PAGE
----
Prime disciple of Dr. Sripada Pinakapani, Nedunuri Krishnamurthy speaks about his guru.
The foremost disciple who spent the best part of his learning under Dr. Pani, Sangeetha Kalanidhi Nedunuri Krishnamurthy in all reverence refers to his guru as a ‘sangeetha paramacharya’, a ‘taponidhi’, a ‘gyana brahma’, and a ‘jeevan mukta who is waiting for moksha (liberation from human bondage).’
“If Thyagaraja aimed at purifying the society and human life with ‘shastriya sangeetam’, my guru, Pinakapani’s single-point agenda was to leave a vast treasure of music knowledge to posterity, lest it get lost with just one generation,” says Nedunuri in a voice suffused with deep regard for his guru.
Ask this melodious colossus of music in our region about his first learning experience and he narrates with a chuckle, “There was no fixed time for music. At least not a decent hour by worldly terms! He would get into a mood to teach at midnight and the class would go on till 3.00 am when we would both hear the Secunderabad-Dornakal express hoot and be jolted out of our music world and then decide to go to bed! He could speak on every topic under the sun: from cricket to tennis to medicine to music and poetry. I would follow him like a lamb taking in all that was being conveyed to me, despite feeling terribly sleepy at times. He would talk about the great vidwans of music in the south (Tamil Nadu) in glowing terms and the tremendous knowledge that flowed from him to me is just my divine blessing. Every single aspect of music was at his fingertips and don’t ask me how, because to most, he was a doctor by profession and a musician by passion. His wife was a good singer herself and together we shared a musical rapport. It was a life with sathguru who gave and gave, expecting nothing in return.”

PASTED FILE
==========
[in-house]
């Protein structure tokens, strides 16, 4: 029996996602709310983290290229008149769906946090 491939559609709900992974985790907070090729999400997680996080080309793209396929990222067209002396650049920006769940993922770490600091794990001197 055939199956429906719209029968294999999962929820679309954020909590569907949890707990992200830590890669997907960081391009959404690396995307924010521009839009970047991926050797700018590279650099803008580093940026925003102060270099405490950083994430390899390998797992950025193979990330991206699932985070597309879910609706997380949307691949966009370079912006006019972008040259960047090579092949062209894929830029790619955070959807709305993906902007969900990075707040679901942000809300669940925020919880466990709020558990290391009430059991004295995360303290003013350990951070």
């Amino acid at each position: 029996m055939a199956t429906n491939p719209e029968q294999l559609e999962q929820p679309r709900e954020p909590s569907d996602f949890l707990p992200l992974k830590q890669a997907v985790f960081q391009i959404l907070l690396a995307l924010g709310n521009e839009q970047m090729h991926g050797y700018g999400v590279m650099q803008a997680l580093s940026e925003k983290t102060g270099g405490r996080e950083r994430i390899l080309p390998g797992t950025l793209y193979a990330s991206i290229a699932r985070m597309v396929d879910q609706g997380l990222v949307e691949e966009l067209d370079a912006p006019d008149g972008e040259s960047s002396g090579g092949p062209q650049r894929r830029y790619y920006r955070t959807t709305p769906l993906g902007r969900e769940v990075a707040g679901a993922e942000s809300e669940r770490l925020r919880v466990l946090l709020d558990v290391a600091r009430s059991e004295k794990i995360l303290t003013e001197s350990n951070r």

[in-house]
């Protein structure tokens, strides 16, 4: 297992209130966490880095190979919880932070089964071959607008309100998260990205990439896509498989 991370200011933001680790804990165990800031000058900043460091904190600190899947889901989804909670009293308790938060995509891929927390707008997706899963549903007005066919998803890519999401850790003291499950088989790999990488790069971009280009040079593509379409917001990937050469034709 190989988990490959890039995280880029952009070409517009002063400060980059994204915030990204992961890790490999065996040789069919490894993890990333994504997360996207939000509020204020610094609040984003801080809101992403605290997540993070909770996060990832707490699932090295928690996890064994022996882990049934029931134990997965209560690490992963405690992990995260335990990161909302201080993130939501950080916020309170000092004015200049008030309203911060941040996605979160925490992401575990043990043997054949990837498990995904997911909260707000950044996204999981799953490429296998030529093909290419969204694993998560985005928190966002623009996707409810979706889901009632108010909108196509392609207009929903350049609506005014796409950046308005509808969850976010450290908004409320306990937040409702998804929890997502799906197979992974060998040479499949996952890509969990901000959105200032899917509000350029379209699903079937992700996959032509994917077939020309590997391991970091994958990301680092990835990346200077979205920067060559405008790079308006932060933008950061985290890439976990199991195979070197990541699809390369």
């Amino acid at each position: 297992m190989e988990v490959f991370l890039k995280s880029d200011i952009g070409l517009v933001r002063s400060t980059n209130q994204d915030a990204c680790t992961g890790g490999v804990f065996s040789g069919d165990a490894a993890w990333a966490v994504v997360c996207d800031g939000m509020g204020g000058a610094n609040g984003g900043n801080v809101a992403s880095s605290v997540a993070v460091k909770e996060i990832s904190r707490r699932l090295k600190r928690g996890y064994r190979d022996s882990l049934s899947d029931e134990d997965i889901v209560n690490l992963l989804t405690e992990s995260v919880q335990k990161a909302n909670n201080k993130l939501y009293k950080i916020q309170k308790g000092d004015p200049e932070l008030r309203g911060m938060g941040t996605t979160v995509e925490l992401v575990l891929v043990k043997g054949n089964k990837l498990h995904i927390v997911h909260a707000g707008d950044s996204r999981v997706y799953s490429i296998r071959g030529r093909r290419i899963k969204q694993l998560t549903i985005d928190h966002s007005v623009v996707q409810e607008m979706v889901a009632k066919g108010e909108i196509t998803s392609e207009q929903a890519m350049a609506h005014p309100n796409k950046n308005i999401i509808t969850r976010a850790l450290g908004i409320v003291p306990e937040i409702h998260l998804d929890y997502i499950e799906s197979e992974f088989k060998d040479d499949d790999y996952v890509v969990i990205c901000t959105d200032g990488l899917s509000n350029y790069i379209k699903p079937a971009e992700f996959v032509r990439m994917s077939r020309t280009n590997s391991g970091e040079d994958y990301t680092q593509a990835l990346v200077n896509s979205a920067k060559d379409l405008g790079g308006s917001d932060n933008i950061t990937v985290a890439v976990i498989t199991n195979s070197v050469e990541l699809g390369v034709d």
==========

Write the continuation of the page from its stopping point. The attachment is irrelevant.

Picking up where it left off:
Classical music is a scientific, mathematical, traditional, intellectual, emotional, devotional and finally a divine art form. Thyagaraja was an embodiment of all these qualities. “And so was my guru Sripada Pinakapani. He bestowed on Andhra Pradesh what we call ‘uttama sampradaya sangeetham’ (highly evolved tradition of music). His analysis of music was phenomenal. He could sing, teach, analyse and create. And in doing so, he established a style called ‘Pani’s baani’ where the raga swept like a mighty ocean. Once he asked me if I gained anything through his teaching. I told him that I owe my Sangeetha Kalanidhi title to him,” Nedunuri reminiscences with affection.
Fame as a musician par excellence blessed this sishya who is a professional, while the guru remained a musicologist and not a ‘professional musician’ though he was honoured with a ‘Sangeetha Kalanidhi’ at the Mecca of music. “Another of this pure order may not be born. He is just one of his kind,” salutes Nedunuri.